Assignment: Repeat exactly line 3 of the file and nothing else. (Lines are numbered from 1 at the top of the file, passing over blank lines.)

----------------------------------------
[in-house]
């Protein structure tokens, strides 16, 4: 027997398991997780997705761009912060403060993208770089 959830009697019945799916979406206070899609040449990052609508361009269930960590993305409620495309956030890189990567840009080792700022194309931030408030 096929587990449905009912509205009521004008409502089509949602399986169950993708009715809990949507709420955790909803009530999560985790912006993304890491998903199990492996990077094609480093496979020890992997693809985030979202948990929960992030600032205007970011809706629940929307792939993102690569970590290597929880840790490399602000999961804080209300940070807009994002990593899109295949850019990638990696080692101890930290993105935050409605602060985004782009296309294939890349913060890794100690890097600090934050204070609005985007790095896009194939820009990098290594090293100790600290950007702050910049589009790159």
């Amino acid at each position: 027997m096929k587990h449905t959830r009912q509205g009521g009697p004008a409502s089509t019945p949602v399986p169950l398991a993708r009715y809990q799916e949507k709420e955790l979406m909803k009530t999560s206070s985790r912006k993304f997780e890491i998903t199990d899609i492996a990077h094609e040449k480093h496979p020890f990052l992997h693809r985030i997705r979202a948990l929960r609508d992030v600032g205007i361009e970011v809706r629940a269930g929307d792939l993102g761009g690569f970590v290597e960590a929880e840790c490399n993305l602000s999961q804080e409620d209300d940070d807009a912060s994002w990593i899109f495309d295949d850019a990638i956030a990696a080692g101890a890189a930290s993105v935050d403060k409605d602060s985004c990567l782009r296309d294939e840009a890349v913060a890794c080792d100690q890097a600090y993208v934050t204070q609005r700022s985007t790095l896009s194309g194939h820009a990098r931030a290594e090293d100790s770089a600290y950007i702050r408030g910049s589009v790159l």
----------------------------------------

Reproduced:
């Amino acid at each position: 027997m096929k587990h449905t959830r009912q509205g009521g009697p004008a409502s089509t019945p949602v399986p169950l398991a993708r009715y809990q799916e949507k709420e955790l979406m909803k009530t999560s206070s985790r912006k993304f997780e890491i998903t199990d899609i492996a990077h094609e040449k480093h496979p020890f990052l992997h693809r985030i997705r979202a948990l929960r609508d992030v600032g205007i361009e970011v809706r629940a269930g929307d792939l993102g761009g690569f970590v290597e960590a929880e840790c490399n993305l602000s999961q804080e409620d209300d940070d807009a912060s994002w990593i899109f495309d295949d850019a990638i956030a990696a080692g101890a890189a930290s993105v935050d403060k409605d602060s985004c990567l782009r296309d294939e840009a890349v913060a890794c080792d100690q890097a600090y993208v934050t204070q609005r700022s985007t790095l896009s194309g194939h820009a990098r931030a290594e090293d100790s770089a600290y950007i702050r408030g910049s589009v790159l």